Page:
‘Tackies’ were used throughout his running career, each pair averaging something over 1600km. Arthur Newton, by trial and error, and over 150 000km found the best drink on the road was lemonade, sugar and salt. The “Old Man” improved this drink by the addition of bicarbonate of soda and called it “Corpse Reviver”.
I incidentally used it very successfully in my first few Comrades and by the way, it also tasted very good!
Ian Jardine died of cancer in late January 1976. A truly remarkable man.
11 thoughts on “IAN JARDINE – UNSEEING YET HE SAW :”
That was simply an exquisite piece of writing … and invaluable golden thread in that rich Comrades tapestry. I look forward to reading all your earlier posts plus those still to be written. Congratulations for sharing the story of a true Comrades legend.
Bob de la Motte 0419 919 718 – Australia 0827 415 564 – South Africa http://www.runawaycomrade.com email@example.com firstname.lastname@example.org
Thanks Bob. I had the privilege of running many hundreds of kms with Ian Jardine in my early running years and he was an amazing man.
Thank you for that information about my uncle Ian Reid Jardine, he was my gran’s baby brother. It will be added to my family tree. He was an amazing man. Kind regards, M Plint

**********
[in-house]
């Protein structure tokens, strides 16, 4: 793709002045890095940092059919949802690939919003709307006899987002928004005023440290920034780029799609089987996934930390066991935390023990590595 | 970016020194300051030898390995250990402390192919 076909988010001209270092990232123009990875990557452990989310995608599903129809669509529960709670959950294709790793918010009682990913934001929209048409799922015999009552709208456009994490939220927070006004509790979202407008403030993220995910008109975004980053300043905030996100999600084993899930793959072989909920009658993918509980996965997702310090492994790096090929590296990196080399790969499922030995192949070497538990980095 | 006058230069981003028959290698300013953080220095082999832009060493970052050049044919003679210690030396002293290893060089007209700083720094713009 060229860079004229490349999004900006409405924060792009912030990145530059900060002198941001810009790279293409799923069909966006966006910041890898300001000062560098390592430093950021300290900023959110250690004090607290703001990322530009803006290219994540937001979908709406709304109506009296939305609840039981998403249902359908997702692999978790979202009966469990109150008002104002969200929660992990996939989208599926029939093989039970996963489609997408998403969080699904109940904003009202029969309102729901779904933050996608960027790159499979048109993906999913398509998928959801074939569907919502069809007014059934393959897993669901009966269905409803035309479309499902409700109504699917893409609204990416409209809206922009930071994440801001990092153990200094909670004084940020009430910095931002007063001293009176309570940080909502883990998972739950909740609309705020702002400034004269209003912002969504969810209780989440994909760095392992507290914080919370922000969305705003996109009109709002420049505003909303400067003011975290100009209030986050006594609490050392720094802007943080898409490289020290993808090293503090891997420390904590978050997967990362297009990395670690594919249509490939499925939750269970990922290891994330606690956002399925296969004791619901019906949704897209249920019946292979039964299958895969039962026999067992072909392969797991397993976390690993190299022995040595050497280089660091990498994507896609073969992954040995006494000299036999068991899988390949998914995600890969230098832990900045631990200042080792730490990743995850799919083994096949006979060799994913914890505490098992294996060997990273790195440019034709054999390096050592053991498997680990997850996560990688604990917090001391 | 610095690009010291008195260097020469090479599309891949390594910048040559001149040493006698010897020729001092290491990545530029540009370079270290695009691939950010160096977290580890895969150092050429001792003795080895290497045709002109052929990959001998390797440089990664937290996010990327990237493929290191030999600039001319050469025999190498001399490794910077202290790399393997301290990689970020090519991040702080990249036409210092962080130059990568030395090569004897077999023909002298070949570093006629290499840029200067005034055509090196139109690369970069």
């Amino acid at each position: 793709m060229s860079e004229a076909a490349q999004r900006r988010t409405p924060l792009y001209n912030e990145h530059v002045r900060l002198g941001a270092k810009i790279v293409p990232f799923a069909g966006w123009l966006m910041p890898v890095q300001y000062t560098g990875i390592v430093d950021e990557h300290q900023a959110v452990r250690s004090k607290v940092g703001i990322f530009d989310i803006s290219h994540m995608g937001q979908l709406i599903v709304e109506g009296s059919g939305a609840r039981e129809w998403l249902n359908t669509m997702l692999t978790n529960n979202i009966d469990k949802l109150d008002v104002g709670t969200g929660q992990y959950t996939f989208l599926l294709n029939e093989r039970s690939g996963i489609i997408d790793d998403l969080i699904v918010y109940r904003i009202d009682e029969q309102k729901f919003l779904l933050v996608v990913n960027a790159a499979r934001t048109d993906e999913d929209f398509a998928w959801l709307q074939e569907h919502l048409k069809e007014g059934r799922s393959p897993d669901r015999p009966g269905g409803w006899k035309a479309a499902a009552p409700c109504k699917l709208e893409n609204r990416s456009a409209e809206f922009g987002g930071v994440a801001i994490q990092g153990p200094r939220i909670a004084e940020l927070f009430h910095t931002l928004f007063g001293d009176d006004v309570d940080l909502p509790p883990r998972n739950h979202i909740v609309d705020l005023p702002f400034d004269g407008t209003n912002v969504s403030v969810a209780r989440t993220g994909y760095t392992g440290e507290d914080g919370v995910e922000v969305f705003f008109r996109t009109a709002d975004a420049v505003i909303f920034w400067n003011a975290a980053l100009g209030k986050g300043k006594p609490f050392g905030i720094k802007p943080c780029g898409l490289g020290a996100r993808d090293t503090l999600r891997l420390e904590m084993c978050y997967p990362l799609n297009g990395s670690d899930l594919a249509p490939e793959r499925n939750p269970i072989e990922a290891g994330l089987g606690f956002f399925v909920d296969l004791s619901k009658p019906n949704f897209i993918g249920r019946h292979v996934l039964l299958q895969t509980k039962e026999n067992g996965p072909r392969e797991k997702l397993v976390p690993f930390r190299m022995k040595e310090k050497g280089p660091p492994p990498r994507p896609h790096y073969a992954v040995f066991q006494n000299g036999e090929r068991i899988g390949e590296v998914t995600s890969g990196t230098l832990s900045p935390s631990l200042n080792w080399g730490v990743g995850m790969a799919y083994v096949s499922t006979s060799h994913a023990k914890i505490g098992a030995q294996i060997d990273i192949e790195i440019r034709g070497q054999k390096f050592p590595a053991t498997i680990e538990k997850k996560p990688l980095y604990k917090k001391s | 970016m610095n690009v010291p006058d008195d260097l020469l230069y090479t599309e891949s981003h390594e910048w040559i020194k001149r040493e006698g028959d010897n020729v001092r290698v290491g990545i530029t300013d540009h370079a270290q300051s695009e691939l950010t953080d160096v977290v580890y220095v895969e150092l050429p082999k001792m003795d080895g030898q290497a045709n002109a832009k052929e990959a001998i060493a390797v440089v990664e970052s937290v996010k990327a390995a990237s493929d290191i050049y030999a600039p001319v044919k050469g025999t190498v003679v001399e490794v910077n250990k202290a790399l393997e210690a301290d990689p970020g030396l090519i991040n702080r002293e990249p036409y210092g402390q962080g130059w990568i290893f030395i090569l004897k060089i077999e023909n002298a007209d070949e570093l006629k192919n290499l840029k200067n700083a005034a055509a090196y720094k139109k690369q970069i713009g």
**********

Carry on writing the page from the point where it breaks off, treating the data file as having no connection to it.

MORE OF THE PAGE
Thank you for your comment. Ian Jardine was an amazing man with whom I ran many miles and a man who taught me a great deal about the “art” of long distance road running when it was still in its infancy in South Africa. It was an honour to have known him.
My father was a very good friend of Ian Jardine and devoted a section to him in his book Ultra Runners All.In 1974 he was awarded a special Karoo medal by my father Guillaume Marais with the inscription ” Unseeing he yet saw”. Email me at email@example.com if you want a copy of the book.
What a wonderful story you have written about Ian and also Eleanor. Ian was my uncle and affectionately known as Inty, and was a true legend in those days. You also have a lovely photo of him that brings back memories of him running in his Bata Takkies, together with some of the amazing friends who guided him on his runs.
As a Fish Hoek Athletic Club member I’ve run Two Oceans since the early 80’s but it was only in 1996 that I ran my first Comrades with thoughts of Ian as my inspiration. I also have 14 medals and will be trying for my 15th in a month’s time at the age of 67. It was a real shame that Ian was prevented from running Comrades at the age of 65.
Of some coincidental interest, my Comrades Number is 12630 and with the 26 in it, I am always remind of the link to Ian – Comrades number 26.
Many thanks for the article.
Thank you for your comments about “the Old Man” as he was known to us. I ran my first Comrades 50 years ago in 1968 and he played a very big part in my early running years.
Every Sunday morning, summer and winter we used to gather at the top of Botha’s Hill and run to what is now Inchanga Caravan Park (where he lived for a time) for tea and toast and then back to Botha’s Hill. Always Mrs Jardine was there in the beige Valiant the registration number of which, if I remember correctly was ND 903.